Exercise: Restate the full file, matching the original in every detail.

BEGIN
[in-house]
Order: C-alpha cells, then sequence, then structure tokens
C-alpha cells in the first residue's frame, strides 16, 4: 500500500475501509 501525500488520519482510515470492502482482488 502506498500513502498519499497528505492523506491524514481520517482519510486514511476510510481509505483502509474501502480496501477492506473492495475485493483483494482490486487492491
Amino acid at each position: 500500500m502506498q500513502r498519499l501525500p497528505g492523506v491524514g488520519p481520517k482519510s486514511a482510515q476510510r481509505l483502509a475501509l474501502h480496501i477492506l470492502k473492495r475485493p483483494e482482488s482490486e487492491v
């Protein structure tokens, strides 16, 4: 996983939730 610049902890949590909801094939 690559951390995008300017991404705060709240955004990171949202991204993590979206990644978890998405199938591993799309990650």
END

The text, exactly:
[in-house]
Order: C-alpha cells, then sequence, then structure tokens
C-alpha cells in the first residue's frame, strides 16, 4: 500500500475501509 501525500488520519482510515470492502482482488 502506498500513502498519499497528505492523506491524514481520517482519510486514511476510510481509505483502509474501502480496501477492506473492495475485493483483494482490486487492491
Amino acid at each position: 500500500m502506498q500513502r498519499l501525500p497528505g492523506v491524514g488520519p481520517k482519510s486514511a482510515q476510510r481509505l483502509a475501509l474501502h480496501i477492506l470492502k473492495r475485493p483483494e482482488s482490486e487492491v
């Protein structure tokens, strides 16, 4: 996983939730 610049902890949590909801094939 690559951390995008300017991404705060709240955004990171949202991204993590979206990644978890998405199938591993799309990650």